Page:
Due process under the U.S. Constitution not only restrains the executive and judicial branches, but additionally restrains the legislative branch. For example, as long ago as 1855, the Supreme Court explained that, in order to ascertain whether a process is due process, the first step is to “examine the constitution itself, to see whether this process be in conflict with any of its provisions....”[Murray v. Hoboken Land] In case a person is deprived of liberty by a process that conflicts with some provision of the Constitution, then the Due Process Clause normally prescribes the remedy: restoration of that person's liberty. The Supreme Court held in 1967 that “we cannot leave to the States the formulation of the authoritative ... remedies designed to protect people from infractions by the States of federally guaranteed rights.”[Chapman v. California]
In criminal cases, many of these due process protections overlap with procedural protections provided by the Eighth Amendment to the United States Constitution, which guarantees reliable procedures that protect innocent people from being punished, which would be tantamount to cruel and unusual punishment.[Herrera v. Collins]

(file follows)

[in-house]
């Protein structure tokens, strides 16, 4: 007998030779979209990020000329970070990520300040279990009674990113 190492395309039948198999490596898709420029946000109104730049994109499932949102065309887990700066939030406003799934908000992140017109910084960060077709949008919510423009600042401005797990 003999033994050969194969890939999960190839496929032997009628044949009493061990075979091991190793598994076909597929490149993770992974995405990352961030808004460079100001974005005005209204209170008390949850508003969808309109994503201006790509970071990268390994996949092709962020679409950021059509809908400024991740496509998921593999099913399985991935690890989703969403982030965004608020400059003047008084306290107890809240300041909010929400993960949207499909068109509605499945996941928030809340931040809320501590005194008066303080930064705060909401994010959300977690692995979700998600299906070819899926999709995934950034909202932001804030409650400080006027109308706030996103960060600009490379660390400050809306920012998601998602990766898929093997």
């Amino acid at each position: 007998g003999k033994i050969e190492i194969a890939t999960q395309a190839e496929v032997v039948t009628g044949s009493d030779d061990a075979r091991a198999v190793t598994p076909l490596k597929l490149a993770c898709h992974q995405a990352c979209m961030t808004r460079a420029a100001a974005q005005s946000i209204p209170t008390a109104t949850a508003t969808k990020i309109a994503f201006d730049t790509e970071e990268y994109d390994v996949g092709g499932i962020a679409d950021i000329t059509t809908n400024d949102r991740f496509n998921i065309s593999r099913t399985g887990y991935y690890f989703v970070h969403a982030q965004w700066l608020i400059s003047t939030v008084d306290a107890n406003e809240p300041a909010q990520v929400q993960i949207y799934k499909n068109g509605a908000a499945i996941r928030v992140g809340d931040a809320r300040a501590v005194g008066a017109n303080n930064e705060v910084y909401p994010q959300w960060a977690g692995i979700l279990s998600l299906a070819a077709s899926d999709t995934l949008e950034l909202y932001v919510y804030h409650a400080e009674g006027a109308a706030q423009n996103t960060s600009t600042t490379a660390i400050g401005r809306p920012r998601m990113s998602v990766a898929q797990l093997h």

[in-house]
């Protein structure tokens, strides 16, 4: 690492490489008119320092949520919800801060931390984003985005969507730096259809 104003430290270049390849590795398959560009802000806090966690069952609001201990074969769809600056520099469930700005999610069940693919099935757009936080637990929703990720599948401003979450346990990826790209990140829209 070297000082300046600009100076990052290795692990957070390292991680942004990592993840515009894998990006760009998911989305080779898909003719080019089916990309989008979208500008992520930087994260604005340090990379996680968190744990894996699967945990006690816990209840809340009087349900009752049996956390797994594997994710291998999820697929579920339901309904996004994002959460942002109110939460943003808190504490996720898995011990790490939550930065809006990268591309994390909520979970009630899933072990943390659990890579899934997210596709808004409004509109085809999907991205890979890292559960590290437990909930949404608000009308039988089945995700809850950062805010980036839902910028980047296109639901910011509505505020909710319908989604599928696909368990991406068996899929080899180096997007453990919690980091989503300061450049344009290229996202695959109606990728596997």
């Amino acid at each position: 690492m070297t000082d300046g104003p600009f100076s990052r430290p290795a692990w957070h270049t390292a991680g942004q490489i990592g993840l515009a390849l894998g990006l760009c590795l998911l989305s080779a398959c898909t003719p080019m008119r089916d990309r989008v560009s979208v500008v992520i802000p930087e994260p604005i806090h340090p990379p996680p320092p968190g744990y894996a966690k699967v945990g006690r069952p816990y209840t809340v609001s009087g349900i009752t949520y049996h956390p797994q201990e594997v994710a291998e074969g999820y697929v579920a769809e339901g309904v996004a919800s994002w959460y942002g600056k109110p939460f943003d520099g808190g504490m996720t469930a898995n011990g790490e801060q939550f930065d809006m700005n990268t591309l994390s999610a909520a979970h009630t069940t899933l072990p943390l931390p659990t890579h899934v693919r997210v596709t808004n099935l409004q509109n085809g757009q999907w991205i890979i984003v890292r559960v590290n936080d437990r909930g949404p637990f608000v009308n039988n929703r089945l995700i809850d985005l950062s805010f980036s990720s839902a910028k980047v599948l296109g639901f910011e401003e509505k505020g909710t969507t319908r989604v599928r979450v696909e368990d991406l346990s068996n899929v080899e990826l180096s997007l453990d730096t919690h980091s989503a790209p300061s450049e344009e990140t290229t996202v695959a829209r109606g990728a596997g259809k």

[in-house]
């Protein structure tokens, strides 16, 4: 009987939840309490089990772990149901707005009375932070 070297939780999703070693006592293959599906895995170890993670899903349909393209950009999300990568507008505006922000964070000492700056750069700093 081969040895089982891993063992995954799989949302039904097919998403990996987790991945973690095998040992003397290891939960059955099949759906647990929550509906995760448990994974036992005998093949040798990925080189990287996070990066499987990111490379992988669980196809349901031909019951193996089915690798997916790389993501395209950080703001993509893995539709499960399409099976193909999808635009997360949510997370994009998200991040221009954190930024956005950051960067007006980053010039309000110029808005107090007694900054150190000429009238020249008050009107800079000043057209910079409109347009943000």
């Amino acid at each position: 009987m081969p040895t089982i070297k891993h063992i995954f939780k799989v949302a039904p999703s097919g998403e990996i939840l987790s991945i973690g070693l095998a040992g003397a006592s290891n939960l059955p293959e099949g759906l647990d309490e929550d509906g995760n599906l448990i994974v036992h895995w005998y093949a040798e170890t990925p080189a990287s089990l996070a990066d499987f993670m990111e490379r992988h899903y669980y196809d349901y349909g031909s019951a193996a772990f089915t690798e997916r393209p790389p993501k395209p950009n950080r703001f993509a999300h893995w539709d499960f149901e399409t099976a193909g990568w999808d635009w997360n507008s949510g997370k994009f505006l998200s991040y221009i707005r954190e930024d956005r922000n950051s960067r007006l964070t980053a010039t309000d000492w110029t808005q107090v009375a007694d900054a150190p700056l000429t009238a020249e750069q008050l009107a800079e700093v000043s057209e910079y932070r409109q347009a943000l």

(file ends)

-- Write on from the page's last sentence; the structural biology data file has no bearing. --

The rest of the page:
John Stuart Mill, in his work, On Liberty, was the first to recognize the difference between liberty as the freedom to act and liberty as the absence of coercion. In his book, Two Concepts of Liberty, Isaiah Berlin formally framed the differences between these two perspectives as the distinction between two opposite concepts of liberty: positive liberty and negative liberty. The latter designates a negative condition in which an individual is protected from tyranny and the arbitrary exercise of authority, while the former refers to having the means or opportunity, rather than the lack of restraint, to do things: